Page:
23 February 2012 Weekly Press Report

The United States
The Wall Street Journal, the Financial Times, the New York Times, and Reuters confirmed that US Treasury Secretary Timothy Geithner has tabled proposals in the US Congress for a reduction of the top corporation tax rate to 28% – in return for the elimination of a series of tax loopholes and breaks - and the imposition of a minimum tax on multinational corporations’ overseas profits. Although it is unlikely that the corporate tax overhaul will be passed this year, Mr Geithner asserted that it “will help level the playing field for businesses and allow the government to collect needed revenue while promoting economic growth”. The Financial Times reported on US business groups’ “lukewarm” reactions to the government’s blueprint.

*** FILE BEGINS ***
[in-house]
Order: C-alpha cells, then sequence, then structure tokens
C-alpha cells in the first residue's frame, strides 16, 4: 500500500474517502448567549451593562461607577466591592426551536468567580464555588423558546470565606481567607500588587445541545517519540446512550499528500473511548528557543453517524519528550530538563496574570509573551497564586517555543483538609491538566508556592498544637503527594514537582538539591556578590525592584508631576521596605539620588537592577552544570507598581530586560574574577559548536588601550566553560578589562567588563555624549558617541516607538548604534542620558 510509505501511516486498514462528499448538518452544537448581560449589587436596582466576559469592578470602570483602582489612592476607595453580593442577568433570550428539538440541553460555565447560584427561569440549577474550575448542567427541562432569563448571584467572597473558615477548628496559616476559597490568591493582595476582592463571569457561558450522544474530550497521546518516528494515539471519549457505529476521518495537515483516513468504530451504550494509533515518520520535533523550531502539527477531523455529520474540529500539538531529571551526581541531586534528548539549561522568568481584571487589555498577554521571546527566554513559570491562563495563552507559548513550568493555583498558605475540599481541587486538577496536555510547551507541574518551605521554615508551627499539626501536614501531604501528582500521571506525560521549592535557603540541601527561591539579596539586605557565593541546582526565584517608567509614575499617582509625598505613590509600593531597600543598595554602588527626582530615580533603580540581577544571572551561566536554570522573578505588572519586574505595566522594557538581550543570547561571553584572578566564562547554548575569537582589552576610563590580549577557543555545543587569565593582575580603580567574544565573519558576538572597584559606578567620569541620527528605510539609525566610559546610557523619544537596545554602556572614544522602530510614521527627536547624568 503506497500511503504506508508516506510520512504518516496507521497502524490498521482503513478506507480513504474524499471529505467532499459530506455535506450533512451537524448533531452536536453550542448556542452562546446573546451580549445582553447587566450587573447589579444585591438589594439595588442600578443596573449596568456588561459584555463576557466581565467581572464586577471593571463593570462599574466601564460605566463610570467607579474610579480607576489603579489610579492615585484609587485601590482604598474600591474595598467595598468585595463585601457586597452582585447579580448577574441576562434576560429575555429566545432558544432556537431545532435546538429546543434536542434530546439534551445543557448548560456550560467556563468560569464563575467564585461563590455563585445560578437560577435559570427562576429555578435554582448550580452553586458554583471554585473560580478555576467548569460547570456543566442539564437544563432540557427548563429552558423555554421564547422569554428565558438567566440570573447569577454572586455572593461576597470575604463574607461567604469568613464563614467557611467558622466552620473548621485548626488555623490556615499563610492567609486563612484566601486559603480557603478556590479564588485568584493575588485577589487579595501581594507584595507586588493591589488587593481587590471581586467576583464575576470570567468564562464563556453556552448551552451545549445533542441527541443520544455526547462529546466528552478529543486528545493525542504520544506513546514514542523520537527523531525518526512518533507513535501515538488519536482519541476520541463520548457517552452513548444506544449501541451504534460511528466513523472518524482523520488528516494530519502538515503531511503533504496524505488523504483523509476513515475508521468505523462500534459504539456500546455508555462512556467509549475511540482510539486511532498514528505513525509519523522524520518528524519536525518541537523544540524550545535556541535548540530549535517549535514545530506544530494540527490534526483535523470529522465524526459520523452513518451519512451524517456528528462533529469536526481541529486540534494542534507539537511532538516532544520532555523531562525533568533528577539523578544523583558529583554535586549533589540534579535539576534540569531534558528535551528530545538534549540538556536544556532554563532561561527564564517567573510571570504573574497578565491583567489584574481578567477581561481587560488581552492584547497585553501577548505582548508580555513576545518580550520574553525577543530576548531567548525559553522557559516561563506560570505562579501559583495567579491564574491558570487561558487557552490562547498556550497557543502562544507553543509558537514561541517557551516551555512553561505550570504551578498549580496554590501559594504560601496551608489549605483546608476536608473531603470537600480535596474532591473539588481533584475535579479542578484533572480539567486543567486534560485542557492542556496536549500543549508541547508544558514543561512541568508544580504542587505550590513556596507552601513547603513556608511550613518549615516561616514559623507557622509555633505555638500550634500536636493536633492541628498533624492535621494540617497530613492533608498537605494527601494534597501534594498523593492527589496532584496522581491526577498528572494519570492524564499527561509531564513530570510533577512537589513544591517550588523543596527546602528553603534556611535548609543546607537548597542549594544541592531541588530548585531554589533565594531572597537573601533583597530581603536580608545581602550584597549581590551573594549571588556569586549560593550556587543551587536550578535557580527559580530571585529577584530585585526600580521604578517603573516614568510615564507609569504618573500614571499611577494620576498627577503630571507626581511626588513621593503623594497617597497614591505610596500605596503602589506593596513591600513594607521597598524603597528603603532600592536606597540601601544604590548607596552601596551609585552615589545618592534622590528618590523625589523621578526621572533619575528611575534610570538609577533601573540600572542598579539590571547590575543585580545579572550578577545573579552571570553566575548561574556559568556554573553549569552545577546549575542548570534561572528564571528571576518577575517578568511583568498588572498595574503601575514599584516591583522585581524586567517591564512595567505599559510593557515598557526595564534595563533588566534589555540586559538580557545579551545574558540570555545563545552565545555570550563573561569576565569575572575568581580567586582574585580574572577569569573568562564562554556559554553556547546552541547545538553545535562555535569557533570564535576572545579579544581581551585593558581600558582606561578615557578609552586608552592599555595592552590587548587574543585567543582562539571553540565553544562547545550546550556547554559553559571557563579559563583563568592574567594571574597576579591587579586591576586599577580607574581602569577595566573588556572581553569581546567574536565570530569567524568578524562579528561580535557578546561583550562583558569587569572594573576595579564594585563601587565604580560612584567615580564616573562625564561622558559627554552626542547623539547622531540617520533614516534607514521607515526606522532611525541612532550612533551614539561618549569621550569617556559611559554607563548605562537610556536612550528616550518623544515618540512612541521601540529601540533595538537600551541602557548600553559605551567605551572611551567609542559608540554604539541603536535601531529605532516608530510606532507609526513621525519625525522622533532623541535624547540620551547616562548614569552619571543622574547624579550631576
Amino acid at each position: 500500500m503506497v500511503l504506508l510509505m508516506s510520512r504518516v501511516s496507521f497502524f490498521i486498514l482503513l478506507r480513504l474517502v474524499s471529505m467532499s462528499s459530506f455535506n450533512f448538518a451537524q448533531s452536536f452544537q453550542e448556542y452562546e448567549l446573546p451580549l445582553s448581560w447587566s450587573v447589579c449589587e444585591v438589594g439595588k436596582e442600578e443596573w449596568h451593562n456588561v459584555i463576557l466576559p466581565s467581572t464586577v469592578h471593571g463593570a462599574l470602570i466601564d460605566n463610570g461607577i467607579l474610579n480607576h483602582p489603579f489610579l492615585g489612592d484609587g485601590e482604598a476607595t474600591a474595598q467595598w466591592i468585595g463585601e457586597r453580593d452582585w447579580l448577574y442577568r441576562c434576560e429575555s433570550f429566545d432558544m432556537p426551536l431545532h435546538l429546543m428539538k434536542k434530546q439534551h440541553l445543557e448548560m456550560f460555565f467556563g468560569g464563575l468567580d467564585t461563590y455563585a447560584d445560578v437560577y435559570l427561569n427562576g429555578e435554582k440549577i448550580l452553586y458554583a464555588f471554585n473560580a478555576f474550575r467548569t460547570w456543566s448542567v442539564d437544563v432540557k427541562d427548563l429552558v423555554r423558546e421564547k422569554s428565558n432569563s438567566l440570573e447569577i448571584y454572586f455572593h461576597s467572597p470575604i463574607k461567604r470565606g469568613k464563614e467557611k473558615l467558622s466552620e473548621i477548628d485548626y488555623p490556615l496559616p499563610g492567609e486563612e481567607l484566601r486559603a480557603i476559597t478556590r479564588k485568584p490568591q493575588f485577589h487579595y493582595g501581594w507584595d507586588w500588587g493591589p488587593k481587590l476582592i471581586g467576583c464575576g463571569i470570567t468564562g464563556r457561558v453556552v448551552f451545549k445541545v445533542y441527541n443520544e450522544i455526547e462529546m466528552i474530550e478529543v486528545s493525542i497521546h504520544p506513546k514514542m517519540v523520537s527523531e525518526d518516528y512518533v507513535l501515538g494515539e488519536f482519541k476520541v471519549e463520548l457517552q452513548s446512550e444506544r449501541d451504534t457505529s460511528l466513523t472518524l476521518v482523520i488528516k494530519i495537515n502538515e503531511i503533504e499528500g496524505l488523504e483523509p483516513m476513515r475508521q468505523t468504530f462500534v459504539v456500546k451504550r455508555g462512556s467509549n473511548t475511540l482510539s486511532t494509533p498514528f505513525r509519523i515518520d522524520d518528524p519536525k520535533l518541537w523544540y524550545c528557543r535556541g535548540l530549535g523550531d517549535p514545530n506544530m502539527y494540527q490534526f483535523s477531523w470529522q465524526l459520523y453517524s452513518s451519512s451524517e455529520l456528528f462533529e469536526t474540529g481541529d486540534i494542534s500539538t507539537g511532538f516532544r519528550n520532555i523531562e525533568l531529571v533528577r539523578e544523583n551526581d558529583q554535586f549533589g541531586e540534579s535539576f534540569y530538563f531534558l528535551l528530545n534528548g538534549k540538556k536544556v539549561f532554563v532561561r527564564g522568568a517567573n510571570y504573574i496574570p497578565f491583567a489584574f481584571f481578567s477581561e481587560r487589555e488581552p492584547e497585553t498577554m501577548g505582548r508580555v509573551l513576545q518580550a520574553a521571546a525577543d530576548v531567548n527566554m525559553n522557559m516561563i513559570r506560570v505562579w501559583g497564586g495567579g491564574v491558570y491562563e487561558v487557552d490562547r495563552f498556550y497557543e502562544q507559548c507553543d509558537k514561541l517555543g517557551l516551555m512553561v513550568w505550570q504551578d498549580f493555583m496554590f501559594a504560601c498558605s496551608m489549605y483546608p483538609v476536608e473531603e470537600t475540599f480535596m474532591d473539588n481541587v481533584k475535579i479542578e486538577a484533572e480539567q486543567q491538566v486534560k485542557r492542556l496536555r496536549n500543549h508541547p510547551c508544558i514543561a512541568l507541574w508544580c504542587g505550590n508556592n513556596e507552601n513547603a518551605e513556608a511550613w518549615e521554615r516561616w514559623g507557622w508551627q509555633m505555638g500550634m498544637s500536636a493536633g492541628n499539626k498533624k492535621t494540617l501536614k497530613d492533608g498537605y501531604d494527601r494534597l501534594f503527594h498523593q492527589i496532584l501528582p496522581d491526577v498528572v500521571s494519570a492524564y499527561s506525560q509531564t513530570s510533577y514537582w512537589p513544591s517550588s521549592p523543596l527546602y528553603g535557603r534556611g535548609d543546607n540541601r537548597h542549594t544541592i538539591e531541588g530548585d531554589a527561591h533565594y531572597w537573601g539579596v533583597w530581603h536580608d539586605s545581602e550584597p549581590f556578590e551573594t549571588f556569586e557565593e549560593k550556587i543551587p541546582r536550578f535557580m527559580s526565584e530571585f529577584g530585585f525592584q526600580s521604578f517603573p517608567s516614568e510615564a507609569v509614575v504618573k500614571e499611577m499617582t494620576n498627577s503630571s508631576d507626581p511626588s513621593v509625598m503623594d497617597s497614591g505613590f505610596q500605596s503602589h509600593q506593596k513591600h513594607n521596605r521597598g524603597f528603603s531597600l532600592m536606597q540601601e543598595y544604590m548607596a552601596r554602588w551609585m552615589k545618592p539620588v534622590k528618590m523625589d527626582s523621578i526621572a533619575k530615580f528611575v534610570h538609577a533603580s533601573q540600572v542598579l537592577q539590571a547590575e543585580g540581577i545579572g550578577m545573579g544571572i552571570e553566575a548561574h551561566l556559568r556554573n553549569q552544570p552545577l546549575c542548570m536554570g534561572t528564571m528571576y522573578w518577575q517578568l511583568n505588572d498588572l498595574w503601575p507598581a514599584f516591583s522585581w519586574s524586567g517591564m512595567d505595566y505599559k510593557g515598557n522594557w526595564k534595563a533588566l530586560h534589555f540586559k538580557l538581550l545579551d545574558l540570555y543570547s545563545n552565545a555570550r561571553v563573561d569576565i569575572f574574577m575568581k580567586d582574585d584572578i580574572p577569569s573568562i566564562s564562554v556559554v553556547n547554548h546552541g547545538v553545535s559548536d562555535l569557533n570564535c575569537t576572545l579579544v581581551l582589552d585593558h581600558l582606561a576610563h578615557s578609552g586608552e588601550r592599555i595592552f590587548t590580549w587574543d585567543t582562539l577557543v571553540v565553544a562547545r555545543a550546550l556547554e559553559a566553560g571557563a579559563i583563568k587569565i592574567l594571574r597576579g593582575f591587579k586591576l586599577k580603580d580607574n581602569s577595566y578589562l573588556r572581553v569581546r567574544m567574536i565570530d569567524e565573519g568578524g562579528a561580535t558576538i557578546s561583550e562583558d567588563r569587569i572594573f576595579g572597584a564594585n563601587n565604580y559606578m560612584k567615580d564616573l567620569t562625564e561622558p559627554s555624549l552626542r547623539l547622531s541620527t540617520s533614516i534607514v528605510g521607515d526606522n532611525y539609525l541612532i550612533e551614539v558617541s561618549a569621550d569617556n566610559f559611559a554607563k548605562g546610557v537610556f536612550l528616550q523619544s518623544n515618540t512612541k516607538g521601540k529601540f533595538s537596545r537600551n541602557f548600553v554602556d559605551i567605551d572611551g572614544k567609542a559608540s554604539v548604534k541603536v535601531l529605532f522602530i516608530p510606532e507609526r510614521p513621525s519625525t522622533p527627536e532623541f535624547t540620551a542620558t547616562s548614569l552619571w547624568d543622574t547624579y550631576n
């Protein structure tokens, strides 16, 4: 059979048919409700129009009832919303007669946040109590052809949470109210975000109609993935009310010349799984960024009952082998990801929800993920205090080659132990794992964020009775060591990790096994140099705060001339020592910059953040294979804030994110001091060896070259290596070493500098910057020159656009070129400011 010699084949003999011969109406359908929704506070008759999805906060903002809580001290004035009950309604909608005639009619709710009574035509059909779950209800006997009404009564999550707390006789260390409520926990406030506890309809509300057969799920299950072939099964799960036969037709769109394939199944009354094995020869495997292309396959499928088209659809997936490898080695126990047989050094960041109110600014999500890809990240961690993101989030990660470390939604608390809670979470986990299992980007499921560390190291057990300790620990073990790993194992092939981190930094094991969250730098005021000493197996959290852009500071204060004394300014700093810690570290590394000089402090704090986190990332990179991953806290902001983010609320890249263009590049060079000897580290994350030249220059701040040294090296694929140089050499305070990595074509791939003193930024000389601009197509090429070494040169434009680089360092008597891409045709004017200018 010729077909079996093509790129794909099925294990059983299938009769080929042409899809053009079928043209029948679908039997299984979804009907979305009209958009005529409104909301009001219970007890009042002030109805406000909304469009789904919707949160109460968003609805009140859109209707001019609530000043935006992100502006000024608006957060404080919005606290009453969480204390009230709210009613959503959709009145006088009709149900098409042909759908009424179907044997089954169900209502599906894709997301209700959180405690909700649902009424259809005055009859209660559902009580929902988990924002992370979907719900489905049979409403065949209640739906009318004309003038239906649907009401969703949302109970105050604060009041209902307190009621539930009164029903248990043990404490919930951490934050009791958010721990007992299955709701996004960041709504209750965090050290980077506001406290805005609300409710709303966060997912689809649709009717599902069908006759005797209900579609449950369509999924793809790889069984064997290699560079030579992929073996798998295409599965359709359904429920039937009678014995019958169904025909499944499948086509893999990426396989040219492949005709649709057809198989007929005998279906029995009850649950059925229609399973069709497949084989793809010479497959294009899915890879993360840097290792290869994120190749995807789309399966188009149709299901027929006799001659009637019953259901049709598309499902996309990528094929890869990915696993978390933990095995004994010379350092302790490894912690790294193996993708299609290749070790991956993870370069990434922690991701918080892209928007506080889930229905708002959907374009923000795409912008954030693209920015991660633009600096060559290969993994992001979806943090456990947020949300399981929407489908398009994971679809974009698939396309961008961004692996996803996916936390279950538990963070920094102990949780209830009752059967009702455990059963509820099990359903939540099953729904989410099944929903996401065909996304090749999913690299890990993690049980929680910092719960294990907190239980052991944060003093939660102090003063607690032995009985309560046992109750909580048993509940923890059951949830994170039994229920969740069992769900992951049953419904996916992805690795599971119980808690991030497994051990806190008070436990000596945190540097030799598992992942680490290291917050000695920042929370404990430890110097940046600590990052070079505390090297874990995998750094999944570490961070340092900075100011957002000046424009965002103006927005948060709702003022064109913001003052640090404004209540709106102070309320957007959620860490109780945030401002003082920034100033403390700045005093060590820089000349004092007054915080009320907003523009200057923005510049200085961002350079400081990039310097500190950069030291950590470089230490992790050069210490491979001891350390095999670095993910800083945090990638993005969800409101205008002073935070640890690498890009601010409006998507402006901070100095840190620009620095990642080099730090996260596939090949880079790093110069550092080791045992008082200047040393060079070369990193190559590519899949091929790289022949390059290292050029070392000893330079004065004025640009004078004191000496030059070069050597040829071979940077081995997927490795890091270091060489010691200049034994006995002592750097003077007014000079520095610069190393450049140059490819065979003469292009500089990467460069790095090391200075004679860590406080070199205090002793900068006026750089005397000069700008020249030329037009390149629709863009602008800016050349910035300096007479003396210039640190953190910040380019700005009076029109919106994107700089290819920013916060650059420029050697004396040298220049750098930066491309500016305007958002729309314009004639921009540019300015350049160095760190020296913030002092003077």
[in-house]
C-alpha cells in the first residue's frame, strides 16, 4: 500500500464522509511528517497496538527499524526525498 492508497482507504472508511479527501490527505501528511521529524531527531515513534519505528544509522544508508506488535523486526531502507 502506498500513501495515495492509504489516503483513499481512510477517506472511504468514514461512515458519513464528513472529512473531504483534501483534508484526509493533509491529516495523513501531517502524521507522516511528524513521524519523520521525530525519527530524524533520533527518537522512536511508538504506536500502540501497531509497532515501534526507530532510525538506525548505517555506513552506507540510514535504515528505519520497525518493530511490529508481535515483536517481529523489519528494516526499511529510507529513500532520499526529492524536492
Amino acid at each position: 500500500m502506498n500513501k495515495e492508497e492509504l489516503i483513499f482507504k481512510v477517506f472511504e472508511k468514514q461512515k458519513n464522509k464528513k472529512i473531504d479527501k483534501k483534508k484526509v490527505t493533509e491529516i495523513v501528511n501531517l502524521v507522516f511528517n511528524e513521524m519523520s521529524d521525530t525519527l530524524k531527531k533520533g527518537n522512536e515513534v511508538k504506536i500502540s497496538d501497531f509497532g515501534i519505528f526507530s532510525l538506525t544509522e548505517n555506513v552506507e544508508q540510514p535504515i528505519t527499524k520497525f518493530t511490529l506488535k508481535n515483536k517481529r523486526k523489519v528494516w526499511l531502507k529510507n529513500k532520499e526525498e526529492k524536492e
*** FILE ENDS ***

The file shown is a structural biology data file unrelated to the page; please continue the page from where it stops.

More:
Senior Lecturer at Harvard Business School Robert Pozen analyses in the Financial Times the US administration’s proposal of imposing a minimum tax on all foreign profits of US companies. The American academic argues that “tax havens” compromise the fundamental rationale underpinning a territorial system and suggests the adoption of a minimum levy on US corporate profits in any “tax haven”.


The French and German Finance Ministers, François Baroin and Wolfgang Schäuble, presented their EU counterparts with a “Green Paper on Business Tax Convergence between France and Germany”, thereby confirming their plans to harmonise their corporate tax rates by 2013, Europolitics and the Telegraph reported. Amongst other EU members, Britain and Ireland remain reluctant to accept a similar initiative proposed by the European Commission (the Common Consolidated Corporate Tax Base), cautioning that this measure will impinge on fiscal sovereignty.